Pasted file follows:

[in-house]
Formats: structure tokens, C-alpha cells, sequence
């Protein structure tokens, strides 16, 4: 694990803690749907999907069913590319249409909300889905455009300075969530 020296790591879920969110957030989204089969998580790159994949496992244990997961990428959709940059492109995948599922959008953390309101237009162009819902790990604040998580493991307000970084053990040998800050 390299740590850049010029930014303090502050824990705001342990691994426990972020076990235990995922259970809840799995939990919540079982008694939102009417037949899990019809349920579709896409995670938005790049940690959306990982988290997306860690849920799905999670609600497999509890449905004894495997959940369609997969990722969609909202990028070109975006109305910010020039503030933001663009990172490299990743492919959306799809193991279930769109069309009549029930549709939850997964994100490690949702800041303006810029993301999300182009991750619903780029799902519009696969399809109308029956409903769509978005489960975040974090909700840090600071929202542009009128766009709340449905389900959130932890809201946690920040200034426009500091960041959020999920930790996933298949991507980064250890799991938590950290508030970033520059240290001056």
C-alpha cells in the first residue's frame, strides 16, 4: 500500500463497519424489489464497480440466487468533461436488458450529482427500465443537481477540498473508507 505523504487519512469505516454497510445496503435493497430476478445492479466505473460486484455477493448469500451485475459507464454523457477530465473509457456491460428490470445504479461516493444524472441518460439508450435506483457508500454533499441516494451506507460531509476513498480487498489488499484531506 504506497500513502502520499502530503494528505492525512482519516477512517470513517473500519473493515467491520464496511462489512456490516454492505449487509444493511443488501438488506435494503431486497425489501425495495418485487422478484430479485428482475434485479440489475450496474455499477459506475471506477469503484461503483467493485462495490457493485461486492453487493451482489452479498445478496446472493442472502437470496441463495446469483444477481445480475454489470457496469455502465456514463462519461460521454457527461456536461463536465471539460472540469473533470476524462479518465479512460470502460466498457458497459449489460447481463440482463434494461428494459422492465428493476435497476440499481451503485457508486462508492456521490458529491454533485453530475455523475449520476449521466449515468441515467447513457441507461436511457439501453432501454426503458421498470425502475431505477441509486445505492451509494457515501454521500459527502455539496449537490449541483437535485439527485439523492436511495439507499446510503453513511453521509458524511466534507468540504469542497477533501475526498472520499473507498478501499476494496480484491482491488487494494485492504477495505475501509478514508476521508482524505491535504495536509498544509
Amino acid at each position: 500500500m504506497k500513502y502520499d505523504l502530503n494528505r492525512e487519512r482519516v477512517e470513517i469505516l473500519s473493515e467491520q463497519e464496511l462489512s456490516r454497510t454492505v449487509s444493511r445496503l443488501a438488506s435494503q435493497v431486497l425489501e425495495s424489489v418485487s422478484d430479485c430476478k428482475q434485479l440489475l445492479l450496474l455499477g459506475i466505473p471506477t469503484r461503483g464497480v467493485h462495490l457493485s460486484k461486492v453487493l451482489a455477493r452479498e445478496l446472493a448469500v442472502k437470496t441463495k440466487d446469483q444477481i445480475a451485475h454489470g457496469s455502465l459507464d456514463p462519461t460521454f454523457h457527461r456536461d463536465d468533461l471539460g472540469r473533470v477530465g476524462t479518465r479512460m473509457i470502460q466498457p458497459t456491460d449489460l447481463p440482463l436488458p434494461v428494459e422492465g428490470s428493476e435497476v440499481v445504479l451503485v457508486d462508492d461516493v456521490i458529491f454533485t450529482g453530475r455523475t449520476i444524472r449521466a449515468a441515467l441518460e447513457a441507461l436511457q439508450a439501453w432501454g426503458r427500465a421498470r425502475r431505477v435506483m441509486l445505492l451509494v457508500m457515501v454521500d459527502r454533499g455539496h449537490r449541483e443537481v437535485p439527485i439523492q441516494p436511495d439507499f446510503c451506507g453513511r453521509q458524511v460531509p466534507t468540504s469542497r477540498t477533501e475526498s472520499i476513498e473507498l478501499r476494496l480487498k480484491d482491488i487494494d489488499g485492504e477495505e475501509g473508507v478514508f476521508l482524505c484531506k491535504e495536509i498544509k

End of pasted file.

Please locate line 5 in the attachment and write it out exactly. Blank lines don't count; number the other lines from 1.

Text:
Amino acid at each position: 500500500m504506497k500513502y502520499d505523504l502530503n494528505r492525512e487519512r482519516v477512517e470513517i469505516l473500519s473493515e467491520q463497519e464496511l462489512s456490516r454497510t454492505v449487509s444493511r445496503l443488501a438488506s435494503q435493497v431486497l425489501e425495495s424489489v418485487s422478484d430479485c430476478k428482475q434485479l440489475l445492479l450496474l455499477g459506475i466505473p471506477t469503484r461503483g464497480v467493485h462495490l457493485s460486484k461486492v453487493l451482489a455477493r452479498e445478496l446472493a448469500v442472502k437470496t441463495k440466487d446469483q444477481i445480475a451485475h454489470g457496469s455502465l459507464d456514463p462519461t460521454f454523457h457527461r456536461d463536465d468533461l471539460g472540469r473533470v477530465g476524462t479518465r479512460m473509457i470502460q466498457p458497459t456491460d449489460l447481463p440482463l436488458p434494461v428494459e422492465g428490470s428493476e435497476v440499481v445504479l451503485v457508486d462508492d461516493v456521490i458529491f454533485t450529482g453530475r455523475t449520476i444524472r449521466a449515468a441515467l441518460e447513457a441507461l436511457q439508450a439501453w432501454g426503458r427500465a421498470r425502475r431505477v435506483m441509486l445505492l451509494v457508500m457515501v454521500d459527502r454533499g455539496h449537490r449541483e443537481v437535485p439527485i439523492q441516494p436511495d439507499f446510503c451506507g453513511r453521509q458524511v460531509p466534507t468540504s469542497r477540498t477533501e475526498s472520499i476513498e473507498l478501499r476494496l480487498k480484491d482491488i487494494d489488499g485492504e477495505e475501509g473508507v478514508f476521508l482524505c484531506k491535504e495536509i498544509k